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Poor Judgment Rather than Lack of Business the Likely Culprit if the 600 room
 Executive Inn Rivermont in Downtown Owensboro, Kentucky Closes
By Owen Covington, Messenger-Inquirer, Owensboro, Ky.McClatchy-Tribune Regional News

Jun. 7, 2008 - The Executive Inn Rivermont in downtown Owensboro will likely cease to operate as a hotel beyond its transfer to its newest owners Monday.

Coupled with notices to businesses and future guests on Friday that the hotel needs to be vacated, the firm that has overseen operations at the struggling hotel since its last sale in 2005 won't be retained past Monday.

"We've been told that they are not operating a hotel, period, so we're out," said Ray Hopkins, chief executive officer for Grand Tradition Hotels & Resorts. "At the transfer of the deed to Marshall, they have not employed us to manage the hotel."

The decision about whether the hotel continues to operate past Monday rests with Marshall Investments, which holds the hotel's mortgage. The company was the successful bidder in April at a foreclosure auction and is expected to secure the hotel's deed on Monday.

There has been no official public statement by Marshall about its plans for the 30-year-old hotel, but a statement provided by Mike Fiorella, attorney for current owners Minnesota/Owensboro Executive Inn LLC, indicates that the hotel will be closed.

"The LLC anticipates that Marshall will demand it vacate the hotel premises sometime on Monday," the statement read. "To minimize the adverse impact of the anticipated closing, the LLC is informing its employees, guests and tenants of the situation and is positioning its operations to be able to respond to the anticipated demand from Marshall."

Michael Hayes, a vice president with Marshall Investments, did not immediately reply Friday to a request for information about his company's plans.

Those plans should become apparent next week at the close to a court case stretching back to 2007 that ended in foreclosure with the hotel sold on the auction block in April.

Daviess Circuit Judge Tom Castlen signed an order Friday confirming the sale of the hotel to Marshall following its payment of $182,000, the bulk of which is for city and county property taxes stretching back several years.

During a hearing this week, Castlen had ordered that Marshall was required to complete the sale of the hotel by 3 p.m. Monday after it ignored the 30-day requirement to ink the deal.

All that's left for the hotel to transfer to Marshall's possession is Castlen's signature on the deed, which should be penned Monday before the deadline, according to John Stevenson, a local attorney representing Marshall Investments.

"We'll close (the deal) probably Monday morning or early afternoon," Stevenson said.

Stevenson said he couldn't say for certain whether Marshall would continue operating the hotel beyond Monday but that the decision would be left to Marshall and the 17 banks that will have an interest in the hotel with the ownership transfer.

"Because of the 17 banks, I don't know that there's been any formal decision past Monday at this point," Stevenson said. "I'm not saying that Monday morning we don't get a call."

Steven Baer, a receiver appointed to oversee hotel operations until the sale is complete, testified earlier this week that the hotel would not be able to continue operating for more than two weeks based on its revenue levels and occupancy rates.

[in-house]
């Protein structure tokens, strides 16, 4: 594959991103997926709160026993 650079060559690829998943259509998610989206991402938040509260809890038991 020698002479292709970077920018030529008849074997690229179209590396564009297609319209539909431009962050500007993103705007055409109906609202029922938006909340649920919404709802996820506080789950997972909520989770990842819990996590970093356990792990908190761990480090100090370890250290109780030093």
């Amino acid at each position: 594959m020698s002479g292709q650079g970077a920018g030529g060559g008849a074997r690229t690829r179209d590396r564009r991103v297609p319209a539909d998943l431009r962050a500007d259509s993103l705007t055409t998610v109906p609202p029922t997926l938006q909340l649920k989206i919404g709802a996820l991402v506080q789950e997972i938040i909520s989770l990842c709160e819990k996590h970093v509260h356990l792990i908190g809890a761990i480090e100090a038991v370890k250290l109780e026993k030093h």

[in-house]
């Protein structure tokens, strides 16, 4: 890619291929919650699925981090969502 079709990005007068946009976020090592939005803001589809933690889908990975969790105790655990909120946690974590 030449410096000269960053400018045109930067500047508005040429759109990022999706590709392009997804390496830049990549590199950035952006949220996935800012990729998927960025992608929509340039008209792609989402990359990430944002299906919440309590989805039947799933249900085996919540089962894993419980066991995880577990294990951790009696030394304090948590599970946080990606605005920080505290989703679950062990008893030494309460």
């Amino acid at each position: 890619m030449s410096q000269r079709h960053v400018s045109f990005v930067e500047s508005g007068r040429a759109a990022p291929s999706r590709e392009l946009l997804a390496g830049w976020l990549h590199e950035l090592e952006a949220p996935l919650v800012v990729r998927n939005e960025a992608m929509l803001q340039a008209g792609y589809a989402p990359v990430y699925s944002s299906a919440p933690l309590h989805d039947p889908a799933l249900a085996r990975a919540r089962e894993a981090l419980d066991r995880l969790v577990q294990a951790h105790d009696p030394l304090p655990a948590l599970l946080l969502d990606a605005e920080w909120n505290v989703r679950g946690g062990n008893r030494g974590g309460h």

Baer declined to comment further Friday on the hotel's operation.

On Thursday, Castlen had denied a motion by Baer seeking the authority to close the hotel and issue a notice to employees that the hotel could close within 10 days.

Federal law requires businesses to give a 60-day notice or be liable for back wages if the business closes sooner. That law would apply if Marshall closes the hotel's doors on Monday, and employees could be eligible for compensation from Marshall.

Hopkins said the hotel will still be open and operating on Monday until the deed is officially transferred, but the management firm's responsibilities will end at that time.

"There's a full house (all weekend) and there's functions going on and we're servicing those," Hopkins said. "There's going to be an effect on everyone. We're trying to minimize that."

The hotel's closure would come at a time when the city is preparing to embark on an expansive phase of its riverfront development, and city leaders have been looking at ways to integrate the current hotel or a new facility into the development.

Owensboro Mayor Tom Watson said the prospects of Marshall Investments finding another interested party to purchase the hotel might be more difficult if the hotel is closed.

"From all indications from the experts I have talked to, that would be the assumption -- that it would be much more difficult to sell," Watson said. "I am certainly disappointed for the employees. Those people have worked so hard to try to ignore all this stuff that's going on. I hope there can be some resolution."

Likewise, Daviess County Judge-Executive Reid Haire said the hotel has been a landmark for the community, but that poor judgment rather than lack of business would likely be the culprits if the hotel closes.

"It's unfortunate it has come to this," Haire said. "When the doors are closed and the tenants are gone and it becomes a shell, the value of that hotel is reduced significantly."

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To see more of the Messenger-Inquirer, or to subscribe to the newspaper, go to http://www.messenger-inquirer.com.

Copyright (c) 2008, Messenger-Inquirer, Owensboro, Ky.

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